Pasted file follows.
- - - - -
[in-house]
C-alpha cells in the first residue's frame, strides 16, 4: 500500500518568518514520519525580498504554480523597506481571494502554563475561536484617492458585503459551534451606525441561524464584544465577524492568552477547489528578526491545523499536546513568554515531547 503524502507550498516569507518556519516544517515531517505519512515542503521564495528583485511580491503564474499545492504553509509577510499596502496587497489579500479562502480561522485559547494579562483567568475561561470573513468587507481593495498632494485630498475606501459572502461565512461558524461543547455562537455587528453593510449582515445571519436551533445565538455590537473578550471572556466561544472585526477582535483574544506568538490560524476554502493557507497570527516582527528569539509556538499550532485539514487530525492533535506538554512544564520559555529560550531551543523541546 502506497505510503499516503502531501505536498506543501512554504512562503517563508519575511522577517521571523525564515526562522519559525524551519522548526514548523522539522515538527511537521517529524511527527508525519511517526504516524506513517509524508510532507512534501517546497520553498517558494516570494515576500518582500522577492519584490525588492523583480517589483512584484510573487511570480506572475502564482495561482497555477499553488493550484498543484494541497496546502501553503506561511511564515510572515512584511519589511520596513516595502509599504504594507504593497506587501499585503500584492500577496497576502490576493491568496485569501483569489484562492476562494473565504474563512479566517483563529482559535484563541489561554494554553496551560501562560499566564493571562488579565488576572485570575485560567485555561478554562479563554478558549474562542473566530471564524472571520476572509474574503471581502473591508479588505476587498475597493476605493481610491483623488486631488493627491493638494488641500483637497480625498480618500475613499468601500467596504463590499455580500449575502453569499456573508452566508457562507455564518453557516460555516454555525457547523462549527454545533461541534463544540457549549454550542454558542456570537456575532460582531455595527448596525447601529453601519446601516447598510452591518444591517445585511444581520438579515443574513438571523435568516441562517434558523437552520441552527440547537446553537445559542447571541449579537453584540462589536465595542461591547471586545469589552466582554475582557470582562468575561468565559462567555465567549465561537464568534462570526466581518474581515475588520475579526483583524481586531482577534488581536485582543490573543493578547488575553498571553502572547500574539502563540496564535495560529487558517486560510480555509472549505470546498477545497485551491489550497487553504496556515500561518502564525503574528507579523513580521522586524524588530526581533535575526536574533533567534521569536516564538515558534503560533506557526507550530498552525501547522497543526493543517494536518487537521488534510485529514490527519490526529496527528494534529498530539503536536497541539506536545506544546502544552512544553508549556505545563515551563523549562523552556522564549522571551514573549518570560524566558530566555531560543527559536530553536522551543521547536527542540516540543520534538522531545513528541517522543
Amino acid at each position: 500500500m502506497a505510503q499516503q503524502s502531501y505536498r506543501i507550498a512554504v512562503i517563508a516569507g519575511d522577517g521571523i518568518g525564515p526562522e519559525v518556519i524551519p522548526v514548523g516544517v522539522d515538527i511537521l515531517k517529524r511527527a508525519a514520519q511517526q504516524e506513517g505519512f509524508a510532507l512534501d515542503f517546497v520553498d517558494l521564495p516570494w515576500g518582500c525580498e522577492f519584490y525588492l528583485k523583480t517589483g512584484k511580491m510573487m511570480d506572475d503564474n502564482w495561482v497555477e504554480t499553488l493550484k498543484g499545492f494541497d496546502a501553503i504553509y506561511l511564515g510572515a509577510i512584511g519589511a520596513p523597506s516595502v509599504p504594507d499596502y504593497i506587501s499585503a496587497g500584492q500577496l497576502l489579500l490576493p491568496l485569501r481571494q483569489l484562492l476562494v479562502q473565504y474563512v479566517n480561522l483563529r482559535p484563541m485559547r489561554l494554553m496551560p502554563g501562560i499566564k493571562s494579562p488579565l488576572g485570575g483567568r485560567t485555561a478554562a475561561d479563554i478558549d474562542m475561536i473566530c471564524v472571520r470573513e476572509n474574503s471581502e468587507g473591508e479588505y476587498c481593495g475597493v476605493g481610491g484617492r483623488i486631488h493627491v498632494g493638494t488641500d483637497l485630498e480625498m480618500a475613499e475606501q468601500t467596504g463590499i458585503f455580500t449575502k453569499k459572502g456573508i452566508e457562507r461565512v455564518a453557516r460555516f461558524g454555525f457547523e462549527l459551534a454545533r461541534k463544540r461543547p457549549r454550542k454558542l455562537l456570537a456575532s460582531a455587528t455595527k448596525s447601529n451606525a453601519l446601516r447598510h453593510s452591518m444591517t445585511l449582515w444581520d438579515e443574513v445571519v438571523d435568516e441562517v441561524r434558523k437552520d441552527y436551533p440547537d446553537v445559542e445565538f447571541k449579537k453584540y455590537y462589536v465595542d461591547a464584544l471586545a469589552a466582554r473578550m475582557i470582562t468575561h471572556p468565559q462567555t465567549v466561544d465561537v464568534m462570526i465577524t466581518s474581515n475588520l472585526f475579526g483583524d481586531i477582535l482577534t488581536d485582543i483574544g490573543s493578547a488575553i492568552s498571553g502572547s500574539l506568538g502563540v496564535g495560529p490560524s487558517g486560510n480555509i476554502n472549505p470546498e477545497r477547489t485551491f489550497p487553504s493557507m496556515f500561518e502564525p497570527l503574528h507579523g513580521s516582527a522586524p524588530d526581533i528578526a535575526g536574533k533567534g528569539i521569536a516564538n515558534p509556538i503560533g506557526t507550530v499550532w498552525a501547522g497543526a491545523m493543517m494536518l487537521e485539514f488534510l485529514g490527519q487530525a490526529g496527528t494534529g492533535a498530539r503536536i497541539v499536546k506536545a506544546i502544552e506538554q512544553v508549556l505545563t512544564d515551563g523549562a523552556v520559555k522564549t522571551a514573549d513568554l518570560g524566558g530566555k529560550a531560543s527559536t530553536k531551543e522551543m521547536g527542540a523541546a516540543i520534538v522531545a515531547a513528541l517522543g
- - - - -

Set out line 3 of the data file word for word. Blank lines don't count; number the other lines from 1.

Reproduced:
Amino acid at each position: 500500500m502506497a505510503q499516503q503524502s502531501y505536498r506543501i507550498a512554504v512562503i517563508a516569507g519575511d522577517g521571523i518568518g525564515p526562522e519559525v518556519i524551519p522548526v514548523g516544517v522539522d515538527i511537521l515531517k517529524r511527527a508525519a514520519q511517526q504516524e506513517g505519512f509524508a510532507l512534501d515542503f517546497v520553498d517558494l521564495p516570494w515576500g518582500c525580498e522577492f519584490y525588492l528583485k523583480t517589483g512584484k511580491m510573487m511570480d506572475d503564474n502564482w495561482v497555477e504554480t499553488l493550484k498543484g499545492f494541497d496546502a501553503i504553509y506561511l511564515g510572515a509577510i512584511g519589511a520596513p523597506s516595502v509599504p504594507d499596502y504593497i506587501s499585503a496587497g500584492q500577496l497576502l489579500l490576493p491568496l485569501r481571494q483569489l484562492l476562494v479562502q473565504y474563512v479566517n480561522l483563529r482559535p484563541m485559547r489561554l494554553m496551560p502554563g501562560i499566564k493571562s494579562p488579565l488576572g485570575g483567568r485560567t485555561a478554562a475561561d479563554i478558549d474562542m475561536i473566530c471564524v472571520r470573513e476572509n474574503s471581502e468587507g473591508e479588505y476587498c481593495g475597493v476605493g481610491g484617492r483623488i486631488h493627491v498632494g493638494t488641500d483637497l485630498e480625498m480618500a475613499e475606501q468601500t467596504g463590499i458585503f455580500t449575502k453569499k459572502g456573508i452566508e457562507r461565512v455564518a453557516r460555516f461558524g454555525f457547523e462549527l459551534a454545533r461541534k463544540r461543547p457549549r454550542k454558542l455562537l456570537a456575532s460582531a455587528t455595527k448596525s447601529n451606525a453601519l446601516r447598510h453593510s452591518m444591517t445585511l449582515w444581520d438579515e443574513v445571519v438571523d435568516e441562517v441561524r434558523k437552520d441552527y436551533p440547537d446553537v445559542e445565538f447571541k449579537k453584540y455590537y462589536v465595542d461591547a464584544l471586545a469589552a466582554r473578550m475582557i470582562t468575561h471572556p468565559q462567555t465567549v466561544d465561537v464568534m462570526i465577524t466581518s474581515n475588520l472585526f475579526g483583524d481586531i477582535l482577534t488581536d485582543i483574544g490573543s493578547a488575553i492568552s498571553g502572547s500574539l506568538g502563540v496564535g495560529p490560524s487558517g486560510n480555509i476554502n472549505p470546498e477545497r477547489t485551491f489550497p487553504s493557507m496556515f500561518e502564525p497570527l503574528h507579523g513580521s516582527a522586524p524588530d526581533i528578526a535575526g536574533k533567534g528569539i521569536a516564538n515558534p509556538i503560533g506557526t507550530v499550532w498552525a501547522g497543526a491545523m493543517m494536518l487537521e485539514f488534510l485529514g490527519q487530525a490526529g496527528t494534529g492533535a498530539r503536536i497541539v499536546k506536545a506544546i502544552e506538554q512544553v508549556l505545563t512544564d515551563g523549562a523552556v520559555k522564549t522571551a514573549d513568554l518570560g524566558g530566555k529560550a531560543s527559536t530553536k531551543e522551543m521547536g527542540a523541546a516540543i520534538v522531545a515531547a513528541l517522543g